When Should I Hire a Maritime Attorney?

Maritime law, otherwise known more formally as admiralty law, references those specific laws of both international and national jurisdiction, including those relevant to bilateral relations among nations, as they relate to navigable waters. In practice, modern maritime law addresses a number of sub-specialty areas draw from traditional legal fields, but applies appropriate and applicable admiralty laws to a given case or claim. These areas of maritime law are frequently practiced as sub-practice specializations for maritime or admiralty law counsel, including:

  • Maritime contracts law, including vessel purchases, maritime freight transactions of cargo, maritime business litigation, and consumer litigation emanating from cruise ship or passenger vessel tort claims
  • Maritime workplace injuries or employment related claims for seamen via Jones Act Claims
  • Maritime vessel insurance, vessel salvage, and vessel defense against liability claims
  • Maritime legal practice relating to seizure of vessels, maritime liens, and maritime shipping brokerage

Brief Overview of Maritime Law in the United States

In its most universal sense, maritime law governs any transaction or engagement within the jurisdiction of the sea, as well as navigable domestic waterways. Given the geographic scope of the law, variations amongst nations do occur, however, most nations have agreed to a number of international conventions and treaties on the appropriate use and shared use of the high seas. In the case of international maritime law, and as well as US domestic maritime law, transactions such as overseas shipping, trans-ocean navigation, international commerce, recreational boating, crimes upon the high seas, environmental regulatory compliance consultation, and seaman’s compensation claims are frequent areas of practice in contemporary maritime law.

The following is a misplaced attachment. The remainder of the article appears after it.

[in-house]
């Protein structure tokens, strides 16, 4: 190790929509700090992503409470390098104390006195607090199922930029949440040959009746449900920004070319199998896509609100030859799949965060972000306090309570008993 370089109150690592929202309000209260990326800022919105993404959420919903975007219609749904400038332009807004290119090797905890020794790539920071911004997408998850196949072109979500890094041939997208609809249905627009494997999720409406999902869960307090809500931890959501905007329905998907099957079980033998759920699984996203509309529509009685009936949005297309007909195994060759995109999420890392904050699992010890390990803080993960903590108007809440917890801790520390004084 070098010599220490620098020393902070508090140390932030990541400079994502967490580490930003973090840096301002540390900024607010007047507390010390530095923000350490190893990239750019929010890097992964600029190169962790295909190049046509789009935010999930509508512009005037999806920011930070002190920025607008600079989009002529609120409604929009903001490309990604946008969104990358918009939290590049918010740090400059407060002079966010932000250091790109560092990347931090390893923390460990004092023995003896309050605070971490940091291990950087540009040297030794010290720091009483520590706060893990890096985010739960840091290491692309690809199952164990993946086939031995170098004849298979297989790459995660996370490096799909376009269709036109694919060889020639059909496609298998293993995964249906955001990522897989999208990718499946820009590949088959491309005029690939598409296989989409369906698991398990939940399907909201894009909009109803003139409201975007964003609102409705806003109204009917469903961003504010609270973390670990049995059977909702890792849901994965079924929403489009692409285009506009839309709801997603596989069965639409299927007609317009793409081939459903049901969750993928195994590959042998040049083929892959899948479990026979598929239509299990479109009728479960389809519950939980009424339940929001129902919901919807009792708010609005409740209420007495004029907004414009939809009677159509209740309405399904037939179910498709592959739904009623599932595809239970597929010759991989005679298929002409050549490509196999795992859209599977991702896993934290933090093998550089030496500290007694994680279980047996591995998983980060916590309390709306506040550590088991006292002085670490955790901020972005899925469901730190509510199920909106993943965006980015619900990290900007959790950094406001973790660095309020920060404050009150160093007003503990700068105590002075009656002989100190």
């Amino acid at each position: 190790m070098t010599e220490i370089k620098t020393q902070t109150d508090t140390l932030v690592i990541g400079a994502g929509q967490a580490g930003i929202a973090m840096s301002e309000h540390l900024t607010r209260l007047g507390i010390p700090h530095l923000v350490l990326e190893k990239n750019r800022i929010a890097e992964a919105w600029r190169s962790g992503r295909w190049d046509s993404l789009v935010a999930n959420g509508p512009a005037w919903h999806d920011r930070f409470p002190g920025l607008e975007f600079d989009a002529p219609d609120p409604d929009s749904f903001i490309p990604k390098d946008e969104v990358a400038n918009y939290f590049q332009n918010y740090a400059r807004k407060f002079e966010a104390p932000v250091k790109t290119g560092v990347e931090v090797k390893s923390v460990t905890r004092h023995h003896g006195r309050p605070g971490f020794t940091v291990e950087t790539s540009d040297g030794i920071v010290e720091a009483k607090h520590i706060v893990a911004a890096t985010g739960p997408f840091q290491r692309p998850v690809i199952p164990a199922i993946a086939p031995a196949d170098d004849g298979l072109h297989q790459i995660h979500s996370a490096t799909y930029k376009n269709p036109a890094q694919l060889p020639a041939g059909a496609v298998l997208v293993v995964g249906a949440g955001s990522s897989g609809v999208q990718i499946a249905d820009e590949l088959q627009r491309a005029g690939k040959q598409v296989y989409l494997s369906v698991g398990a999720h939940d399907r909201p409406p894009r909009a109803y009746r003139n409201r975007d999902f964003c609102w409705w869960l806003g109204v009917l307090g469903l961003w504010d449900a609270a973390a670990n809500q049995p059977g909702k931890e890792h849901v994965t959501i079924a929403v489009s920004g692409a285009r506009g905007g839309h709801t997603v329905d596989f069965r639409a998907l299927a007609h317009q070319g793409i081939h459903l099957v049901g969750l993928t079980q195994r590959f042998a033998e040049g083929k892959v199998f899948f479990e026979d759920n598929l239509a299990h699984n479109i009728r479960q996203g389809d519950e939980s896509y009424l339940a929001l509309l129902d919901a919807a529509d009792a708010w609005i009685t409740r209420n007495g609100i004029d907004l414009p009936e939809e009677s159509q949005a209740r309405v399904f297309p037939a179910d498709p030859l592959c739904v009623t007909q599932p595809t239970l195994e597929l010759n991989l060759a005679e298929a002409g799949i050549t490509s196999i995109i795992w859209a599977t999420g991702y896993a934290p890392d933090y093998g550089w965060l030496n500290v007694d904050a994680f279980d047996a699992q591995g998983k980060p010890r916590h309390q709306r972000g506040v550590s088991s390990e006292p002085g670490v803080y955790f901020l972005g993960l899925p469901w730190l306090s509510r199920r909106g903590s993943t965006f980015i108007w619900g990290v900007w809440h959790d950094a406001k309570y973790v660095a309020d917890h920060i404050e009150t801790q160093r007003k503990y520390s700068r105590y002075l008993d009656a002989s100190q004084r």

Though not universally, per Constitutional language, admiralty law is the domain of the federal judiciary, or in short, the majority of maritime law cases are filed in federal district court jurisdiction, with a few possible state-specific exceptions. Depending on the maritime law case and jurisdiction, most federal admiralty cases do not permit for decision by jury. Moreover, a large body of maritime and admiralty law revolves around resolving seaman personal injury complaints against employers via a process established under the Jones Act, which may also restrict the opportunity to a jury trial for claimants.

Key Cases in US Maritime Law and the Related Legal Theory

  • The Jones Act: Otherwise known as the Merchant Marine Act, the Jones Act is Congressional law mandating and defining the rights of maritime workers to safe and reasonable employment conditions, including defining the jurisdiction and procedural process for filing seamen’s work-related personal injury compensation claims
  • The Longshore and Harbor Workers Compensation Act: This law saw the further expansion of maritime worker and maritime employment injury compensation benefits to seamen, dock workers, and others tangentially related to the maritime industry
  • Carriage of Goods by Sea Act: A further universalization of the assignment and process for liability sharing and resolution in international maritime commerce as part of a broader international treaty
  • The Blackwell: historical Supreme Court case identifying six attributes or variables to consider when assigning salvage award rights under US maritime salvage law
  • Laws of Finds: de facto and de jure laws of the sea and precedents differentiating found and salvage maritime engagements

Moreover, maritime law is highly subject to the codified and uncodified rules of the high seas, per numerous international treaties and norms. In this sense, preparing and filing any action under maritime law should involve an attorney with ample knowledge of both historical and contemporary maritime international law agreements as well.

If you have any questions or concerns in regards to an injury that happened on navigable waters, speaking with an attorney who specifically handles maritime or admiralty laws may be best option for accurately understanding your rights under maritime law.

Resources:

http://www.admiraltylawguide.com/

https://www.law.cornell.edu/wex/admiralty

http://coast.noaa.gov/data/Documents/OceanLawSearch/Summary%20of%20Law%20-%20Admiralty%20Law.pdf?redirect=301ocm